The U.S. Supreme Court handed down a decision on June 19 that may change the landscape for mass tort/class action lawsuits and not in a way favorable to injured plaintiffs.
The U.S. Supreme Court handed down a decision on June 19 that may change the landscape for mass tort/class action lawsuits and not in a way favorable to injured plaintiffs. The case heard by the SCOTUS involved Bristol-Myers Squibb (BMS) and the company’s Plavix blood thinner. Specifically, the Court reviewed the California Supreme Court’s decision granting out-of-state plaintiffs standing to join the lawsuit filed by California residents.
The California high court’s decision was reversed by SCOTUS in an 8-1 decision, with Justice Samuel Alito, Jr. writing the majority opinion. In short, the justices decided that the 592 non-resident plaintiffs (from 33 states) did not have standing to sue in California because they neither purchased, nor ingested Plavix in California and New York-based BMS didn’t make Plavix in California. Therefore, according to SCOTUS, California courts could not exercise jurisdiction over these claims. Of the 678 individual claims alleging that BMS didn’t accurately represent the risks that Plavix could cause heart attacks and strokes, only 86 remain. These are the cases filed in California by California residents. The other 592 cases were dismissed and plaintiffs will have to file in either New York or their home states.
In order for a court to exercise specific jurisdiction over a defendant, that defendant must have a certain level of contact with the forum state, in this case, California. As Justice Alito wrote, “The non-residents were not prescribed Plavix in California, did not purchase Plavix in California, did not ingest Plavix in California, and were not injured by Plavix in California. The mere fact that other plaintiffs were prescribed, obtained, and ingested Plavix in California — and allegedly sustained the same injuries as did the non-residents — does not allow the state to assert specific jurisdiction over the nonresidents’ claims.”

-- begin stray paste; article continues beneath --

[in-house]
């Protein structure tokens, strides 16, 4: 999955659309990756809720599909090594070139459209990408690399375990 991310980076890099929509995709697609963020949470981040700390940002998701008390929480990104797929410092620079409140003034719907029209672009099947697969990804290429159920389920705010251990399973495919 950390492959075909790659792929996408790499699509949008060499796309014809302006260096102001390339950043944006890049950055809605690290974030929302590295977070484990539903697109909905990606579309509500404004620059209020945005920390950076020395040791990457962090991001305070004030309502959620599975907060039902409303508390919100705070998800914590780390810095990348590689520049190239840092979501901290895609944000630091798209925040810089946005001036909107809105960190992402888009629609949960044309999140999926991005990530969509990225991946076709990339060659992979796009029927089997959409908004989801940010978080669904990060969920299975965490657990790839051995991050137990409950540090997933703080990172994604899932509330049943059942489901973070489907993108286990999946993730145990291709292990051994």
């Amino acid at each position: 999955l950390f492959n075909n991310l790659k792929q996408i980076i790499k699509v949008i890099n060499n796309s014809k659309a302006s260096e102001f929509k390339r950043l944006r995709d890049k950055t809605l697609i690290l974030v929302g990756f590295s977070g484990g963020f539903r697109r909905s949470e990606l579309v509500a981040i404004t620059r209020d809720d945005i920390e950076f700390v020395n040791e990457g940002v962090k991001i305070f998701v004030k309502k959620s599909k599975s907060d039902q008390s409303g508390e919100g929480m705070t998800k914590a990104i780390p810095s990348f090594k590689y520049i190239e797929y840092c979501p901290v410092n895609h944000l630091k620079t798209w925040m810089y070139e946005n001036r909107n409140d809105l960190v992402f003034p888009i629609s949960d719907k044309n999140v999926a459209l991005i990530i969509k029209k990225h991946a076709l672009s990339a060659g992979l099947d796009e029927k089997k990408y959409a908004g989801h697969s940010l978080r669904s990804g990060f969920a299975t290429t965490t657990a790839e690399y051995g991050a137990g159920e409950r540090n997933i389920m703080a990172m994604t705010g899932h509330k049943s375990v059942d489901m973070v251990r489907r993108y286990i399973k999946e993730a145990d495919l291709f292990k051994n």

The dissenting opinion was penned by Justice Sonia Sotomayor. In it, she wrote, “The majority’s rule will make it difficult to aggregate the claims of plaintiffs across the country whose claims may be worth little alone. It will make it impossible to bring a nationwide mass action in state court against defendants who are ‘at home’ in different States. And it will result in piecemeal litigation and the bifurcation of claims. None of this is necessary.”
According to BMS and the SCOTUS majority (and likely supported by proponents of tort “reform”), it is necessary. Reformers have long had an issue with what is known as “forum shopping,” a practice in which plaintiffs search for venues known or believed to be more plaintiff friendly. As an example, James Beck, Senior Life Sciences Policy Analyst at Reed Smith in Philadelphia (and not a fan of the BMS decision), wrote that close to 95% of mass tort suits filed in Philadelphia are filed by out-of-state plaintiffs because it’s believed to be a more plaintiff-friendly venue.
The SCOTUS decision in Plavix could spell the end of this practice, unless the companies were actually based in Pennsylvania.
Justice Sotomayor is not alone in her opinion in general, even being the sole dissenting voice on the SCOTUS.
On its face, one may not think that an end to “forum shopping” is a bad thing. In fact, it seems like it would be an improvement to the system. However, the potential limitations that the BMS decision puts on plaintiffs could mean that they go from a plaintiff-friendly venue to no venue at all. Or, almost as bad, it could mean the mid-ground of multiple venues for individual plaintiffs.